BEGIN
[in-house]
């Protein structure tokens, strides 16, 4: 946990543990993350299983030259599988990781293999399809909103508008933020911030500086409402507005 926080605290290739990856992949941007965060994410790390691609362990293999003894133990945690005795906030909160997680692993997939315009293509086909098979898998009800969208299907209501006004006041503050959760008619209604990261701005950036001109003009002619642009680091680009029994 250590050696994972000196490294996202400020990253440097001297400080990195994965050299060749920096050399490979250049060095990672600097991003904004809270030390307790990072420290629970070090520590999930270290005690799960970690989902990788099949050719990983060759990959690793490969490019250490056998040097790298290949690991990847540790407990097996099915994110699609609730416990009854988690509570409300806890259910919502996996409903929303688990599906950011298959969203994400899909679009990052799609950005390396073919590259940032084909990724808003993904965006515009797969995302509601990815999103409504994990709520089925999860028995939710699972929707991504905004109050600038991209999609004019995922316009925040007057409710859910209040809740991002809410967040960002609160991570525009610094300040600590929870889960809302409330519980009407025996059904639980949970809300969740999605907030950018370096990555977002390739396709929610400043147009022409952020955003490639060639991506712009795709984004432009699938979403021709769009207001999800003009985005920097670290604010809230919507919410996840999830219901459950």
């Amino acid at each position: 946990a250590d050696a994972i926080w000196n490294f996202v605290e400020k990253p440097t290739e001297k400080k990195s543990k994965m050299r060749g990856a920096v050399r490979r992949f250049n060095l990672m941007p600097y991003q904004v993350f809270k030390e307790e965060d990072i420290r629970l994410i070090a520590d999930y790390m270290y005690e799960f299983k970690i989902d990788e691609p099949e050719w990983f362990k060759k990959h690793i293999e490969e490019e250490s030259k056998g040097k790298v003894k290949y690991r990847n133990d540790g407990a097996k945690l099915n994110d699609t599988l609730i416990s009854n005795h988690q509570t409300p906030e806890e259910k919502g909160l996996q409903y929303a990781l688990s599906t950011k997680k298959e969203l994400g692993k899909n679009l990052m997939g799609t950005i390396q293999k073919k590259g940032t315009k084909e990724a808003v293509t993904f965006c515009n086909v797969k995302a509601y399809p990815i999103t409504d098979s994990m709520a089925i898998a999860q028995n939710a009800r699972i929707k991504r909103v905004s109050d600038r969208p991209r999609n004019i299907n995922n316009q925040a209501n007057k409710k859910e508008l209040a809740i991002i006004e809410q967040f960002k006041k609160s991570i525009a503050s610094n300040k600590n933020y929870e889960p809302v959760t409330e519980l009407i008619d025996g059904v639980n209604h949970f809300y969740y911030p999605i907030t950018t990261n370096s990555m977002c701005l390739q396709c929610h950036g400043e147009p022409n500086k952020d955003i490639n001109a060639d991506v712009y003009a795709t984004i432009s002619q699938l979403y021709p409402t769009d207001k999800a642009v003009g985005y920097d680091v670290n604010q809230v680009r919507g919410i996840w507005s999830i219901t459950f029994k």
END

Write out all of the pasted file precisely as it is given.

[in-house]
């Protein structure tokens, strides 16, 4: 946990543990993350299983030259599988990781293999399809909103508008933020911030500086409402507005 926080605290290739990856992949941007965060994410790390691609362990293999003894133990945690005795906030909160997680692993997939315009293509086909098979898998009800969208299907209501006004006041503050959760008619209604990261701005950036001109003009002619642009680091680009029994 250590050696994972000196490294996202400020990253440097001297400080990195994965050299060749920096050399490979250049060095990672600097991003904004809270030390307790990072420290629970070090520590999930270290005690799960970690989902990788099949050719990983060759990959690793490969490019250490056998040097790298290949690991990847540790407990097996099915994110699609609730416990009854988690509570409300806890259910919502996996409903929303688990599906950011298959969203994400899909679009990052799609950005390396073919590259940032084909990724808003993904965006515009797969995302509601990815999103409504994990709520089925999860028995939710699972929707991504905004109050600038991209999609004019995922316009925040007057409710859910209040809740991002809410967040960002609160991570525009610094300040600590929870889960809302409330519980009407025996059904639980949970809300969740999605907030950018370096990555977002390739396709929610400043147009022409952020955003490639060639991506712009795709984004432009699938979403021709769009207001999800003009985005920097670290604010809230919507919410996840999830219901459950």
């Amino acid at each position: 946990a250590d050696a994972i926080w000196n490294f996202v605290e400020k990253p440097t290739e001297k400080k990195s543990k994965m050299r060749g990856a920096v050399r490979r992949f250049n060095l990672m941007p600097y991003q904004v993350f809270k030390e307790e965060d990072i420290r629970l994410i070090a520590d999930y790390m270290y005690e799960f299983k970690i989902d990788e691609p099949e050719w990983f362990k060759k990959h690793i293999e490969e490019e250490s030259k056998g040097k790298v003894k290949y690991r990847n133990d540790g407990a097996k945690l099915n994110d699609t599988l609730i416990s009854n005795h988690q509570t409300p906030e806890e259910k919502g909160l996996q409903y929303a990781l688990s599906t950011k997680k298959e969203l994400g692993k899909n679009l990052m997939g799609t950005i390396q293999k073919k590259g940032t315009k084909e990724a808003v293509t993904f965006c515009n086909v797969k995302a509601y399809p990815i999103t409504d098979s994990m709520a089925i898998a999860q028995n939710a009800r699972i929707k991504r909103v905004s109050d600038r969208p991209r999609n004019i299907n995922n316009q925040a209501n007057k409710k859910e508008l209040a809740i991002i006004e809410q967040f960002k006041k609160s991570i525009a503050s610094n300040k600590n933020y929870e889960p809302v959760t409330e519980l009407i008619d025996g059904v639980n209604h949970f809300y969740y911030p999605i907030t950018t990261n370096s990555m977002c701005l390739q396709c929610h950036g400043e147009p022409n500086k952020d955003i490639n001109a060639d991506v712009y003009a795709t984004i432009s002619q699938l979403y021709p409402t769009d207001k999800a642009v003009g985005y920097d680091v670290n604010q809230v680009r919507g919410i996840w507005s999830i219901t459950f029994k």